Spitzkoppe residents face water shortage


Eveline de Klerk

Spitzkoppe-The small community living at the foot of the Spitzkoppe Mountains say safe drinking water is still a challenge and costly affair as they are being compelled to source it from elsewhere.

Residents make a living from small-scale farming and selling semi-precious stones to tourists. They have a primary school and a small clinic but very sick patients are referred to Usakos.

Residents spoke to New Era on Saturday about the water shortage, shortly after the belated independence celebration concluded at the settlement that is situated about 80 kilometres east of Swakopmund, in Erongo Region. Currently four tanks supply water to the whole community, apart from the school and hospital that have their own water tanks.

However the water from the community water tanks is deemed unfit for human consumption and thus can only be used for animals and household activities.
“Areva donated two tanks to us in 2011 and they are the ones from which we can get water for drinking and cooking.  It was also undrinkable but Areva now purifies the water for us,” a resident explained.

Ester Naris, a teacher at Spitzkoppe, said they sometimes run out of water and have to go to nearby farms to collect it.
But Naris said that sometimes the surrounding farms also do not have water and residents are forced to go to Usakos to buy it.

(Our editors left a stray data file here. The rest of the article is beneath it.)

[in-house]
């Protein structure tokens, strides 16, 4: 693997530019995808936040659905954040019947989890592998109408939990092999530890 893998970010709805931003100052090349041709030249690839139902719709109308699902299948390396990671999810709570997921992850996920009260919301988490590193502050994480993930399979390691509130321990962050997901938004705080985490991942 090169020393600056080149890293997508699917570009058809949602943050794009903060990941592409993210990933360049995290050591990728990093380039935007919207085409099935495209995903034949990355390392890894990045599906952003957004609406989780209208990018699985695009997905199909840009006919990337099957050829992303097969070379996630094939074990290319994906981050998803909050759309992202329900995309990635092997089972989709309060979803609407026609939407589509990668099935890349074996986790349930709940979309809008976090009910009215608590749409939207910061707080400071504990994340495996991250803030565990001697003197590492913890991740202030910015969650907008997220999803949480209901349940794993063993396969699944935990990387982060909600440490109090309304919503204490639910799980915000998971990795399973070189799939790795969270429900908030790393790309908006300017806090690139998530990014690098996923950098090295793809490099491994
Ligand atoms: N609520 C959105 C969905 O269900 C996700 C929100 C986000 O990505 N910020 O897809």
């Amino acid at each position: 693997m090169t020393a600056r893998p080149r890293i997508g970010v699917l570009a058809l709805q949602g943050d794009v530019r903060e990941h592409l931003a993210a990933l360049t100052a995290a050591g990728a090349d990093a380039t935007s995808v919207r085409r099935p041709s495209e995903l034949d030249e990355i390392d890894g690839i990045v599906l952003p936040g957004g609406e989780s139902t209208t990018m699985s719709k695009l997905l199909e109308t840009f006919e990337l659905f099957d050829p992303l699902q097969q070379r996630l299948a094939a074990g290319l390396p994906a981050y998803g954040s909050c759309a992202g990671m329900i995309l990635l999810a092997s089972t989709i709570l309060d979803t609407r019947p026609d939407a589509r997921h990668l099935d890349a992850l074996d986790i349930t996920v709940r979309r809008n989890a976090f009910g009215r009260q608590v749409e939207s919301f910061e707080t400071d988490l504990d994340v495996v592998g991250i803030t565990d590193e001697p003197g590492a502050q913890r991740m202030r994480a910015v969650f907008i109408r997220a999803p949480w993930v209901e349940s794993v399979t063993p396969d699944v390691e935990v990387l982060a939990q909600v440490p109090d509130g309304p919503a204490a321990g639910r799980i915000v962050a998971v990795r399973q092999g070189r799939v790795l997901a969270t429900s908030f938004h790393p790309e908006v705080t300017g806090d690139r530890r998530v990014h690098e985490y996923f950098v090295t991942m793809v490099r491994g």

“A 25-litre drum costs N$25 and then getting a hike to and from Usakos costs N$100.  Even if you have a private car you still have to consider the cost of fuel,” she explained.

The 67-year-old pensioner, Gideon Goabeb, who has been living at Spitzkoppe for the past 31 years, also said that drinking water is really a challenge for the small community, adding that they want the government to look at finding a permanent solution to the problem.

“Sometimes our people are forced to drink sour water if there is no other alternative. Then they become sick.”

According to him the settlement also doesn’t have proper ablution facilities and a community hall.

“Our community can really benefit from it as well.  We can’t host any events and if we happen to have an event such as the independence celebration we have to do it outside and the heat is impossible here.”

He however applauded the government for bringing the independence celebration to their settlement, saying that it makes them feel part of the country.

“We are thankful that we have been included in this year’s celebrations as we rarely witness such activities in our settlement,” he said


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